Please see our primer for more general information about GitLab.
Back in May 2016, the whole team was a total of 85 GitLabbers
Top 10 reasons to work for GitLab:
Work with helpful, kind, motivated, and talented people.
Work remote so you have no commute and are free to travel and move.
Have flexible work hours so you are there for other people and free to plan the day how you like.
Everyone works remote, but you don't feel remote. We don't have a head office, so you're not in a satellite office.
Work on open source software so you can interact with a large community and can show your work.
Work on a product you use every day: we drink our own wine.
Work on a product used by lots of people that care about what you do.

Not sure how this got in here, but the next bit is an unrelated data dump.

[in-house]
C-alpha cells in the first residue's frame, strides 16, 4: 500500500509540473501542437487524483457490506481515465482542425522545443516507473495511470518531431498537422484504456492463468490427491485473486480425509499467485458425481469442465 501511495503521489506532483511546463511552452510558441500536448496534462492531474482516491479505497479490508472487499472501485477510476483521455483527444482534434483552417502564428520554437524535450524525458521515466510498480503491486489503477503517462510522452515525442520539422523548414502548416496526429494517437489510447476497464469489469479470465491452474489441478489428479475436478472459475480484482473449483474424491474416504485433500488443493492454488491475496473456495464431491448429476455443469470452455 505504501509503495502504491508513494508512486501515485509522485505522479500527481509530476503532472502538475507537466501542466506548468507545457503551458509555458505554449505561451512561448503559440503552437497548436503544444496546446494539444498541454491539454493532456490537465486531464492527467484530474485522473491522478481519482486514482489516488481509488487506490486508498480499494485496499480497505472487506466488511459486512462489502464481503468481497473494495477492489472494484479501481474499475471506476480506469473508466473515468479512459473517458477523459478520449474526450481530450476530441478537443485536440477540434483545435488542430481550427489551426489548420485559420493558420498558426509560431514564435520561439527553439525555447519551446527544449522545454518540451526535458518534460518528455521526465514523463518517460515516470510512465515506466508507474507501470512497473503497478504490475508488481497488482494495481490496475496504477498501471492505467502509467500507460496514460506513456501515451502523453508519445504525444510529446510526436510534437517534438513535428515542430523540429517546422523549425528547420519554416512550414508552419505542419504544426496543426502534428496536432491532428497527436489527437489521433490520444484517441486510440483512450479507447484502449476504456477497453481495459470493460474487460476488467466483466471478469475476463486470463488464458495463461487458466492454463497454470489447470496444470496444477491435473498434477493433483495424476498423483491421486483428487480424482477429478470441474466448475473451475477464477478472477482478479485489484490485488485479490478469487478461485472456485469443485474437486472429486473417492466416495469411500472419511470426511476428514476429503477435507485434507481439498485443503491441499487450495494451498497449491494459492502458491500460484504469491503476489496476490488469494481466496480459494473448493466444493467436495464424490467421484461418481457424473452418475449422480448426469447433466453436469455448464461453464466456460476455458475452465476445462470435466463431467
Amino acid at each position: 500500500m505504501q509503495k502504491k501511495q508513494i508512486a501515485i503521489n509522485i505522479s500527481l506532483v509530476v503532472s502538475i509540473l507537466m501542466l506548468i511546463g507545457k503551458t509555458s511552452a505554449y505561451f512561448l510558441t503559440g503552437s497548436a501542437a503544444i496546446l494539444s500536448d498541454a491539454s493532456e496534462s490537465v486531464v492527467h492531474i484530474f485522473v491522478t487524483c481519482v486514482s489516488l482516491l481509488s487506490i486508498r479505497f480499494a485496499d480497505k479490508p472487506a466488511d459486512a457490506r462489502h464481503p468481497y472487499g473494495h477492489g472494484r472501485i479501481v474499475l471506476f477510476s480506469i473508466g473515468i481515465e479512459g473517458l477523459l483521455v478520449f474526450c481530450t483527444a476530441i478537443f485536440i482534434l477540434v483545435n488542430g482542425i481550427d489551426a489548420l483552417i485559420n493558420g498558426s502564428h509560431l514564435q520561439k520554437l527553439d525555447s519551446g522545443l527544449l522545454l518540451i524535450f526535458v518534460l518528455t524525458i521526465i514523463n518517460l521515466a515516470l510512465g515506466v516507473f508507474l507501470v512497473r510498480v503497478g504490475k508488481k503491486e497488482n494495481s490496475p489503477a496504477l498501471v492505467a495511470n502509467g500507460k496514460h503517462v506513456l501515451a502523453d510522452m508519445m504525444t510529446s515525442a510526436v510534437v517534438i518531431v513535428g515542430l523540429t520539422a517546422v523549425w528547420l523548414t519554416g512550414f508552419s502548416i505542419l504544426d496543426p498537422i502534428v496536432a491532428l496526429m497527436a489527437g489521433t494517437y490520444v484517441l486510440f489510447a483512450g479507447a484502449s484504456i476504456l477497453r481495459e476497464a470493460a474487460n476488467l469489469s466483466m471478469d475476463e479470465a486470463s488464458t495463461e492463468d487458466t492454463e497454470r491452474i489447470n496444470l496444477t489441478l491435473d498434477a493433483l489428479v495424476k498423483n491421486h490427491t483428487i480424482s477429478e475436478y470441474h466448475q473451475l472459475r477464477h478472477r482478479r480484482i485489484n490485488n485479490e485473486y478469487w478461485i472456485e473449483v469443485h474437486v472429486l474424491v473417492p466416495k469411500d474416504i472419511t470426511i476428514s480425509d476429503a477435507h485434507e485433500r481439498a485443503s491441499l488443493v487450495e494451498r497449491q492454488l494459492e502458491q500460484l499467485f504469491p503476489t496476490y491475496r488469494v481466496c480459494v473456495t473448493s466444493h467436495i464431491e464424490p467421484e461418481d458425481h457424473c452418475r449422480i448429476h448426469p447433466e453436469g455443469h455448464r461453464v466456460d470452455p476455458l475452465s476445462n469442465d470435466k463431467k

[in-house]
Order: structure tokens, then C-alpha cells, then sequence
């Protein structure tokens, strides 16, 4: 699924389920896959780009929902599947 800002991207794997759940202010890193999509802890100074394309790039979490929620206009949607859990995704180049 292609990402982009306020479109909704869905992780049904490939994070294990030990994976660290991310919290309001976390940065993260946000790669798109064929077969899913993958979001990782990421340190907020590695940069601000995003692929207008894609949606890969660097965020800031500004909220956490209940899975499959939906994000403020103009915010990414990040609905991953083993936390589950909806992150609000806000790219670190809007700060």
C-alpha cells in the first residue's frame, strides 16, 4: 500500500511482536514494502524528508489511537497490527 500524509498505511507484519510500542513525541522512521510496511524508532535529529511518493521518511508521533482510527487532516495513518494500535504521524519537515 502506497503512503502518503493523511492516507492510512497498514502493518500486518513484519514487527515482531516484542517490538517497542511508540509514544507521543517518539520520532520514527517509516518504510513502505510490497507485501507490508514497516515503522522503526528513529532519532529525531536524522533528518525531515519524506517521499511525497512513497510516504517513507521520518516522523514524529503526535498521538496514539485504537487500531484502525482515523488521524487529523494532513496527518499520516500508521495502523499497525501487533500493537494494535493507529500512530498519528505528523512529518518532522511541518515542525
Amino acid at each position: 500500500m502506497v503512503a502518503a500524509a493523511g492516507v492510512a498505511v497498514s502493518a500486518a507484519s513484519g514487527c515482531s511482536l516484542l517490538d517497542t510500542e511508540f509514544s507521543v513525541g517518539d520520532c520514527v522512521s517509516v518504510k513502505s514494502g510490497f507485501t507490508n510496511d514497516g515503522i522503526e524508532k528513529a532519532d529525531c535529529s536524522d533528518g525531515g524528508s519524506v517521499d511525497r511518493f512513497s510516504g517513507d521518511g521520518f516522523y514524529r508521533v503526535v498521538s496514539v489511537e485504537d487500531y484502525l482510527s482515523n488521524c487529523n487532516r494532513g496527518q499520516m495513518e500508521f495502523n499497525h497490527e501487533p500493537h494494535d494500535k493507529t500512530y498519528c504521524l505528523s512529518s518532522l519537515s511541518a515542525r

As a company we contribute more than we take, most of our work is released as the open source GitLab CE.
Focussed on results, not on long hours, so that you can have a life and don't burn out.
Open internal processes: know what you're getting in to and be assured we're thoughtful and effective.
Approximately every 6-9 months, we gather in person to see how tall everyone is (hard to see with video conferencing), and to get to know each other better by working and 'playing' together.
Summit in Amsterdam, the Netherlands
Here are some impressions from our first Summit in October 2015.
Summit in Austin, TX, the USA